AWI BNC picks David Jones executive for board seat

Terry Sim, October 12, 2021

David Jones marketing and communications general manager Georgia Hack. Image – LinkedIn.

AUSTRALIAN Wool Innovation’s board nomination committee has recommended David Jones executive Georgia Hack as its number one pick for election to the board this year.

AWI today named the BNC’s four preferred director candidates it believes have “the optimal skills and experience to serve on the board” – new candidates DJ marketing and communication general manager Georgia Hack and Michell chief executive officer Steven Read, and re-standing directors, chair Jock Laurie and Don Macdonald.

However, the BNC’s report on the AWI website said it believes Georgia Hack “would add most to the skills base of the AWI board and move towards addressing the area of need identified in the board’s annual review.”

“The three others have individual, but equally valued strengths from which the board would benefit,” the BNC said.

“Whilst all of the other 3 candidates had diverse skills and experience relevant to the wool industry, none of them were regarded as being as suitable as the recommended candidates.”

The other three candidates in the election are New South Wales wool grower and former MerinoLink chair Michael Field, South Australian grower Sydney Lawrie, and NSW grower and Australian Wool Growers Association director Chick Olsson.

No AWI board recommendation on candidates

The AWI board has resolved to accept the report of the BNC and has not given a recommendation to shareholders to support the four candidates put forward by the BNC, because the board can only recommend a number of director candidates equal to the number of vacancies. In this case, that is likely to be three vacancies, AWI said.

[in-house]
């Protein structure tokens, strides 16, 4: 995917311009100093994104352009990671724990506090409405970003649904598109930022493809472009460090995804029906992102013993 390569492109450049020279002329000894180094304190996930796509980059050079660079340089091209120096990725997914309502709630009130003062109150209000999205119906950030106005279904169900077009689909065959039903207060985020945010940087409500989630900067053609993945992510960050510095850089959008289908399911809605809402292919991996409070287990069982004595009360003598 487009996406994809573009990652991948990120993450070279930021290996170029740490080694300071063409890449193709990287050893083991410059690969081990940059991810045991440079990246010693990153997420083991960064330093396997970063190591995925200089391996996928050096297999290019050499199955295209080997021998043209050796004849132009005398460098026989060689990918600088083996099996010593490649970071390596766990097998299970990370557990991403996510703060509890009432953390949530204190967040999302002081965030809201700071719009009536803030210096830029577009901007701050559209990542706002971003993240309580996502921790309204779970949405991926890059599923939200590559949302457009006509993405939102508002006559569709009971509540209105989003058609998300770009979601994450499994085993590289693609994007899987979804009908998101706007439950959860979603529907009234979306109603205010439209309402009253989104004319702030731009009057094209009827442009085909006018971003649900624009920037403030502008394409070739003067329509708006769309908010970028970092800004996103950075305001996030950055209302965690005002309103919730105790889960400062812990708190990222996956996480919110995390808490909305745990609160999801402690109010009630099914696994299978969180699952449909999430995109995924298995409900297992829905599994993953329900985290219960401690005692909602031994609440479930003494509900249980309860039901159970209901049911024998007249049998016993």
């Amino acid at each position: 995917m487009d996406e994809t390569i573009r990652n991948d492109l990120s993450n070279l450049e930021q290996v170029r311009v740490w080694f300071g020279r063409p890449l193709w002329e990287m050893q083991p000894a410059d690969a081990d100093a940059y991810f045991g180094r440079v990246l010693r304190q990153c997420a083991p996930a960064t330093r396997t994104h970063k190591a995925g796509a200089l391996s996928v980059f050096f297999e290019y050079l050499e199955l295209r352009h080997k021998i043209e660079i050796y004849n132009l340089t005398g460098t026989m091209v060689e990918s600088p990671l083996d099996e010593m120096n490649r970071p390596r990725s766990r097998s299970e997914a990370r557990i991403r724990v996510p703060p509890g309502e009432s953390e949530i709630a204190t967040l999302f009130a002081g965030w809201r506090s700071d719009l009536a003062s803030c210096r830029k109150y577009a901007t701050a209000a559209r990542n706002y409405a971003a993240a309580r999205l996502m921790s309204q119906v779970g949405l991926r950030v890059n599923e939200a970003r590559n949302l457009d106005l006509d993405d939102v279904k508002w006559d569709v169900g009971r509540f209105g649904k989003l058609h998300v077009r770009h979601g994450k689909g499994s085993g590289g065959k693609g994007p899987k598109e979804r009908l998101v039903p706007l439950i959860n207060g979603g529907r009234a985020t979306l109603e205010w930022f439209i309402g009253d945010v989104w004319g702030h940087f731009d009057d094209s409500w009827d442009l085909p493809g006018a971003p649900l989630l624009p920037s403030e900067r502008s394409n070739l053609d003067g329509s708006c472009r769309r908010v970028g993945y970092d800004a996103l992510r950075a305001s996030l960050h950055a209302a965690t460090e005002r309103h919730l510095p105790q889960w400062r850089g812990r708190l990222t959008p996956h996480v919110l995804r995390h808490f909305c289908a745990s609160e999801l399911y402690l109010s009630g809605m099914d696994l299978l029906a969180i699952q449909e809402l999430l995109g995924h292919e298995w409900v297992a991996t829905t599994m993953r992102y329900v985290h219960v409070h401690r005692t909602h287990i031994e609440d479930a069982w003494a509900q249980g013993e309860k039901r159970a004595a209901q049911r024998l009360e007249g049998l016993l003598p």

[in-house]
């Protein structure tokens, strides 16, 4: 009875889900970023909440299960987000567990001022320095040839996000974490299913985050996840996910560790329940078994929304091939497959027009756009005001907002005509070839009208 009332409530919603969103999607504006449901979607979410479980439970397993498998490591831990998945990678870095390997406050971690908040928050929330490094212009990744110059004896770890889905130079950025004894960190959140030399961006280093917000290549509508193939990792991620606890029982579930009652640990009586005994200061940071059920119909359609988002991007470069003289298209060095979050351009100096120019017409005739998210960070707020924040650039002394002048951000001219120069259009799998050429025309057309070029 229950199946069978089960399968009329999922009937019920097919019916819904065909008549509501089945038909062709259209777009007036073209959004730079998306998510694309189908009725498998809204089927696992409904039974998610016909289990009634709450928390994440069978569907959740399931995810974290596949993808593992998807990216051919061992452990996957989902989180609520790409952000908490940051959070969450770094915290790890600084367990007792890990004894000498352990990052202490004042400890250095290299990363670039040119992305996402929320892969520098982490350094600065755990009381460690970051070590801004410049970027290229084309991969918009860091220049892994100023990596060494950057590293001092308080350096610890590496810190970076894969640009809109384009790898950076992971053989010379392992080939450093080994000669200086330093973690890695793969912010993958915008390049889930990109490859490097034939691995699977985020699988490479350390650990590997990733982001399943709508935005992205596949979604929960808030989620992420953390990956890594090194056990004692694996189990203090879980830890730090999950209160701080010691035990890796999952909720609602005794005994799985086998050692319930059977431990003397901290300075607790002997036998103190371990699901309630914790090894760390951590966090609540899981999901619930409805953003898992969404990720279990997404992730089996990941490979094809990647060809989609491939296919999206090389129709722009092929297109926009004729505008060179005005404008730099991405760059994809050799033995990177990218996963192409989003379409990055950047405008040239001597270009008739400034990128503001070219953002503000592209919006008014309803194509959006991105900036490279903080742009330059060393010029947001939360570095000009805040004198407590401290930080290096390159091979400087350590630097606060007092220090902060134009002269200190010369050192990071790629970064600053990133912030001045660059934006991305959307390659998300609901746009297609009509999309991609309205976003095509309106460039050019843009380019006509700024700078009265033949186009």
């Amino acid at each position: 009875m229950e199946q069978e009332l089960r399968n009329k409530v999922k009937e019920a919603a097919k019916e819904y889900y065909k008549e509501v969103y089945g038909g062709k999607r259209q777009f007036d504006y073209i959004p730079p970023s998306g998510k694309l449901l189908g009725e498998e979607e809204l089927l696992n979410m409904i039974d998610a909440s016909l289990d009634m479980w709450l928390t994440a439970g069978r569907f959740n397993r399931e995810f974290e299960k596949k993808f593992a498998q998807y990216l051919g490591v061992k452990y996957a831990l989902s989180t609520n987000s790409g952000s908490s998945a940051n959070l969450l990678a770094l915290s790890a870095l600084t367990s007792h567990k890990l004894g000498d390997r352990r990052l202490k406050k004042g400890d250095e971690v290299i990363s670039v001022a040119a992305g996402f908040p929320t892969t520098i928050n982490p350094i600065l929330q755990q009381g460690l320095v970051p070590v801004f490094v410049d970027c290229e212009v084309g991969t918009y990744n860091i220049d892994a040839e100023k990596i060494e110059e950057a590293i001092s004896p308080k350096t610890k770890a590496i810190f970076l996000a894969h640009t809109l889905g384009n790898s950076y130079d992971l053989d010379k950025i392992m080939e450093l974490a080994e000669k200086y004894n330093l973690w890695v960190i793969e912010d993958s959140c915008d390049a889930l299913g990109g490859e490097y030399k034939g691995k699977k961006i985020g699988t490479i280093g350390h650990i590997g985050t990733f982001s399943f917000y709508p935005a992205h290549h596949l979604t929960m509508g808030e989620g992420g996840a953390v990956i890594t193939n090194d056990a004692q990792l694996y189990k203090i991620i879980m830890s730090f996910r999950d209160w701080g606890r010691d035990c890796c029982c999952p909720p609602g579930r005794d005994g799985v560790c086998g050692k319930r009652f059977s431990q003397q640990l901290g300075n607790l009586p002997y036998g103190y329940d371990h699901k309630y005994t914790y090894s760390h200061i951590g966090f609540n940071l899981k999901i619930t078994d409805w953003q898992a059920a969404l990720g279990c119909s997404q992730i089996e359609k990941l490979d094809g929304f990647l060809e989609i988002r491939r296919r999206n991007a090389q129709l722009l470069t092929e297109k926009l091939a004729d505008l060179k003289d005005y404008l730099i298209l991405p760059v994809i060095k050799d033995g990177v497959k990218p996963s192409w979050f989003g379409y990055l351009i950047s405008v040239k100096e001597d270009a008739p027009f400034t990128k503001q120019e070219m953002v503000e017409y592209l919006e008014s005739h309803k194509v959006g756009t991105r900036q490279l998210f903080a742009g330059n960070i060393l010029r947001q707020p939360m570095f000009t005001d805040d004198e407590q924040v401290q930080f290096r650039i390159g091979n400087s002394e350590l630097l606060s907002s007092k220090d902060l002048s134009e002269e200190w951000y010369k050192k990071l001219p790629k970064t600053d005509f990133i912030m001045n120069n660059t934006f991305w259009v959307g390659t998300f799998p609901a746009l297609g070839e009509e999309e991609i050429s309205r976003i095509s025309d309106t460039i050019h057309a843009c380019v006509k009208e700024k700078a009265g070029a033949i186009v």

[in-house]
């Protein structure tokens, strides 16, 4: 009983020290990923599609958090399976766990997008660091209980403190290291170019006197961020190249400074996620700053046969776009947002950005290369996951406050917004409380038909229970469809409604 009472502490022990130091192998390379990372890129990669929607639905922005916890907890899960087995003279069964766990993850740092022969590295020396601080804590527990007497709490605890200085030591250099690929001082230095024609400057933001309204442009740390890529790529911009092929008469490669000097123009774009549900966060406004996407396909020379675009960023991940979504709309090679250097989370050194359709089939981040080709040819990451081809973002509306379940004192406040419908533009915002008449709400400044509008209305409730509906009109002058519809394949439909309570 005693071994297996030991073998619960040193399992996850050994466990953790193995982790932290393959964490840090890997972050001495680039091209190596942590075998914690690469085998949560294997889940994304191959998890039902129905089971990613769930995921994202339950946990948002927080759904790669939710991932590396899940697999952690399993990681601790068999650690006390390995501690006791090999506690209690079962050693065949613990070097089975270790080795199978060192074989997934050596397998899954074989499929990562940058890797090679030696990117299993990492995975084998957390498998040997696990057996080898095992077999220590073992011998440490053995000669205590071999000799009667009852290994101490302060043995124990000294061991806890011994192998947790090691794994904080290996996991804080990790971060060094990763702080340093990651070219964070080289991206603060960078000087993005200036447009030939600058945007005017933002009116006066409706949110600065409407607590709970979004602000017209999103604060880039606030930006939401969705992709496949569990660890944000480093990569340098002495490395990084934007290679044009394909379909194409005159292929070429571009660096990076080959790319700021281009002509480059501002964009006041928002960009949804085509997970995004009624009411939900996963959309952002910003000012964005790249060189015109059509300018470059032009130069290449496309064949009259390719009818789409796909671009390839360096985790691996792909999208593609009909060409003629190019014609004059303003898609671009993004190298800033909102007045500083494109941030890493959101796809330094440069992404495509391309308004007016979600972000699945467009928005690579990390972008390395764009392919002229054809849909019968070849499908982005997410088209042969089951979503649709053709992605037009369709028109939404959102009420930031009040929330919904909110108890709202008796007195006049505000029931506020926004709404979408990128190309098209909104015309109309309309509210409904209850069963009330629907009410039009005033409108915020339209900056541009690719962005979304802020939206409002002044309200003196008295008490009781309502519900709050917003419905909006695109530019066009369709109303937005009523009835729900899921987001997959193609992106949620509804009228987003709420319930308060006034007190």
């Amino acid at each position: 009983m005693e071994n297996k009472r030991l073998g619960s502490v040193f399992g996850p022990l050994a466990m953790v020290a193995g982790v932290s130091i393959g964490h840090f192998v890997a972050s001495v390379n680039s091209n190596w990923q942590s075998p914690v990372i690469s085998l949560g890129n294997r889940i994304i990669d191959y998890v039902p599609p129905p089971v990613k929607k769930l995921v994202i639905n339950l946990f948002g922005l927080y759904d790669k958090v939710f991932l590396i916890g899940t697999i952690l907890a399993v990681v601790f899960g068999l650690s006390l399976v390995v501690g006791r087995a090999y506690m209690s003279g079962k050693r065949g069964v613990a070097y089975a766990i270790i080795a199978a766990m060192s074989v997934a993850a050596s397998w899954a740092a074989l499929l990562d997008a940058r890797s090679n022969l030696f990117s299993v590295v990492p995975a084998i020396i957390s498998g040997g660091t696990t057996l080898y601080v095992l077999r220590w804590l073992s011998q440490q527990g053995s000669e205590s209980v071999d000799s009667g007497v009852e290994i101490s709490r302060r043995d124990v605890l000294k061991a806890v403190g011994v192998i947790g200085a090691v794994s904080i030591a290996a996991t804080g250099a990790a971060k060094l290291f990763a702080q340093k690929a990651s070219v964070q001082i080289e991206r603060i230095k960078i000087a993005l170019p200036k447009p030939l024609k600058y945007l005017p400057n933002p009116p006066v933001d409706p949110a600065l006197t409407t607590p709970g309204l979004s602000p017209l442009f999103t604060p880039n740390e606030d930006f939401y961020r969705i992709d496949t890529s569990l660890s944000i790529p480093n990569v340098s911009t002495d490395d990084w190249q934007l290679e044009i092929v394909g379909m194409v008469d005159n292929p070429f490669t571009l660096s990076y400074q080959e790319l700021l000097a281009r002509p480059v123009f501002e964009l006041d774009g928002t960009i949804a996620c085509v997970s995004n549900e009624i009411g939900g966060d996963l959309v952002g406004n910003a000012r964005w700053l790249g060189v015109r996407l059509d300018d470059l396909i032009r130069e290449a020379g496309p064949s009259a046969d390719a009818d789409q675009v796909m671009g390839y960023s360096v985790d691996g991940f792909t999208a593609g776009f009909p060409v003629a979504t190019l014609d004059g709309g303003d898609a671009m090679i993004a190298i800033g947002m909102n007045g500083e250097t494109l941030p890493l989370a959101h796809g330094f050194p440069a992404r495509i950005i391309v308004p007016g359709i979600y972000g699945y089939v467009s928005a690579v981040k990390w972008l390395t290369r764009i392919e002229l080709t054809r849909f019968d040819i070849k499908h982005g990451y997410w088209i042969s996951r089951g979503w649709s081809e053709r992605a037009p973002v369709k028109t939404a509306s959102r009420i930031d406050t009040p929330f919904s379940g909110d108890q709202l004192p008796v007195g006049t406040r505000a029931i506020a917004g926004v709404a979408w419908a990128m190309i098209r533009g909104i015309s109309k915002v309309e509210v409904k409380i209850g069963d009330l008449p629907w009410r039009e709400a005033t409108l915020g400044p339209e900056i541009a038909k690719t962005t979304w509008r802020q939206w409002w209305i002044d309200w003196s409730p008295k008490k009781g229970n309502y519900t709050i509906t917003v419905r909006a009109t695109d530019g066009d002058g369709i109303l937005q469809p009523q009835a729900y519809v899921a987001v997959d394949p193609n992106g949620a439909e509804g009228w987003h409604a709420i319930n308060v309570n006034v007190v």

However, the board has resolved that open proxies directed to the chair will be voted in favour of three candidates – Georgia Hack, Jock Laurie and Don Macdonald. Both existing directors recused themselves from these discussions, AWI said.

Shareholders are not obliged to follow either the BNC recommendations or the AWI board decision on voting for director candidates, AWI said.

AWI today said the BNC’s non-binding recommendations were made after the BNC concluded its report on 1 October to confirm the eligibility of candidates for the board director positions to be decided at AWI’s Annual General Meeting on 19 November.

There will be three director positions to be decided on at the AGM, assuming a resolution to limit the board to seven directors is passed. If the resolution is not passed, there will be six vacancies to be filled at the AGM, according to the notice of meeting.